5 Foolproof Solutions to Managing Remote, Non-Exempt Employees

For good reason many employers have concerns with non-exempt employees performing remote work.  Accurately tracking employees’ time worked presents problems when employees work outside of the office.  Typically, telecommuting or working remotely has been reserved for exempt workers since those workers are not entitled to overtime pay and employers need not worry about the number of hours worked by the exempt employee.  But the reality is that the use of technology in the workplace, whether company-issued or personal, has led to the increased accessibility employees have to their work, especially when off site or after hours.

Importantly, work not specifically requested by an employer, yet still performed, is still compensable, and companies must be proactive in ensuring employees receive all pay due to them.  Employers must pay non-exempt employees when they respond to emails, answer or send text messages, or make or answer phone calls outside of their regular work hours.  Tracking such time presents many difficulties.  Below, we have set forth some tips….

 

  1. Find out if your current time tracking system can be accessed remotely. Employers must remember that the law requires employers to maintain contemporaneous and accurate records of non-exempt employees’ time worked each day.  Many timekeeping systems can be accessed remotely by employees performing work outside of the office.  In the absence of accurate time records, courts will employ a rebuttable presumption that the hours claimed by the employee are correct.  Thus, employers must provide remote workers with the ability to access time tracking software so they can contemporaneously record their time.
  2. Employers must clearly explain what constitutes “hours worked” to non-exempt employees as well as to their supervisors. Non-exempt workers’ hours worked are usually determined based upon the time an employee starts their “principal activity” and the time on that day at which they cease the “principal activity.”  Employees must understand the expectations employers have if employees are to track their own compensable time.  Usually, meal breaks of 30 minutes or more where employees are not performing any work can be unpaid, while rest breaks of 20 minutes or less should paid for as working time.
  3. Develop or update your timekeeping policy. Most employers share the concern that permitting non-exempt workers to work remotely will allow those employees to work too many hours at home and result in high overtime costs.  Employers should institute a policy prohibiting off the clock work.  If work performed remotely will result in a non-exempt employee to exceed the 40 hour mark in a workweek, employers can require non-exempt employees to receive advanced written approval that they may work overtime.  In addition, this policy should explicitly state that under-reporting hours worked, or over-reporting hours worked is strictly prohibited.  Employers should have all employees execute an acknowledgment that they have been made aware of and understand the time-recording policies.  If any non-exempt employee fails to obtain the written approval to work overtime hours, employers are still legally bound to pay the overtime but may take remedial action due to the employee’s failure to comply with the policy.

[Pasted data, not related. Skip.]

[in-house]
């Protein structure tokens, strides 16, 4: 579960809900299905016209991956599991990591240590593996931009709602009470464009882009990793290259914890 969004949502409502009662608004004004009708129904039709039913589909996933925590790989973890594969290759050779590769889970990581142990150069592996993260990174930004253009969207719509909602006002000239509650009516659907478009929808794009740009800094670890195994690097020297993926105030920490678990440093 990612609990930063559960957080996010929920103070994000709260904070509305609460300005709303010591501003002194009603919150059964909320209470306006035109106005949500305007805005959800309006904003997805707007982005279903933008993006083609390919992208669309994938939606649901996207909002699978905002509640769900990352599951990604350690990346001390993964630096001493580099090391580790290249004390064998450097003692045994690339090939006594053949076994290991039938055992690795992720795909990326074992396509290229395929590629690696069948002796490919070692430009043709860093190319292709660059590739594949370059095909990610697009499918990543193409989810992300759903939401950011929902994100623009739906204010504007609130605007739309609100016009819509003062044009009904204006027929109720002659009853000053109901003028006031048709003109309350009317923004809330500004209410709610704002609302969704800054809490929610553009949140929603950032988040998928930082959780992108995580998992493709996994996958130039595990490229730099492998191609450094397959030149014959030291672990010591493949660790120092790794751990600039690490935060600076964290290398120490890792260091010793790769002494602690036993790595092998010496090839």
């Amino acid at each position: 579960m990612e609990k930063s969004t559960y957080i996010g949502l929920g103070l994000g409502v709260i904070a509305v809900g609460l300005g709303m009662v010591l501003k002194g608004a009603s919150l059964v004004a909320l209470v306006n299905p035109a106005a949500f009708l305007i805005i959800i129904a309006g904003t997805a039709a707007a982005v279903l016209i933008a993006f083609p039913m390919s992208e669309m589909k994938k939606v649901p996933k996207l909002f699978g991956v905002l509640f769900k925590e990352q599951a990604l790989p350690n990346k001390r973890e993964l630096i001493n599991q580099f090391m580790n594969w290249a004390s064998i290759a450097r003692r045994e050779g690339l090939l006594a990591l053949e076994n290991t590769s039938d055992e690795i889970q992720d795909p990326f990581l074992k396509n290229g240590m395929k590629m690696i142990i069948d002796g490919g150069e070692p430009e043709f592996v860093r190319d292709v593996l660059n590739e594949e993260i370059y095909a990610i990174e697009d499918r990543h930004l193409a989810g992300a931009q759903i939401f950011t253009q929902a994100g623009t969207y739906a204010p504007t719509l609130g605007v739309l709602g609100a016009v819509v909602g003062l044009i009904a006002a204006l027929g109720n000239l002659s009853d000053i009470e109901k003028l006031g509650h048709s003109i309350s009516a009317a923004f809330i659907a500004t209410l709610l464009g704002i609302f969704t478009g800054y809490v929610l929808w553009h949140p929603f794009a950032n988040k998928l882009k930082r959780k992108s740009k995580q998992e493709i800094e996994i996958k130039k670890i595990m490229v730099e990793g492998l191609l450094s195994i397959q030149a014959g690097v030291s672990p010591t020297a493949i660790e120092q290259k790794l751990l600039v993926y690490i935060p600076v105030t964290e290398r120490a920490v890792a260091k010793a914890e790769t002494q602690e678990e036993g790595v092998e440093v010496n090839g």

4. Managers must be instructed and understand that they are not permitted to direct non-exempt employees to perform work off the clock. When overtime is not permitted managers must tell employees that “no one is allowed work any extra hours.”  It should be noted that the previous statement is very different from telling employees that “the business cannot afford to pay for overtime,” since employees are likely to interpret that they should still work the extra hours but not record their time.  Similarly, if a manager works longer or different hours than the employees who report to them, the manager should try to schedule sending emails during the employee’s normal hours.  If that is not practical, managers should include in the email’s subject line that the employee should not respond to the email until they return to work.  Supervisors must also be trained to report any potential off the clock work by non-exempt employees to enable HR or upper level management to speak with the employee to determine if they are owed pay for hours worked.
  5. Set boundaries for any kind of remote work non-exempt employees may perform. This should include establishing well-defined rules about when and if a non-exempt employee is permitted to work remotely. For instance, employers can set times when workers may use company-issued phones or may log into their computer remotely.  However, it may not be practical for all employers to set specific times for remote work.  Nonetheless, employers should make certain that all non-exempt employees understand the boundaries for when they are permitted to work remotely and how time is to be recorded to ensure wages are properly paid.


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Comprehensive Technology Policy: A Workplace Must-Have!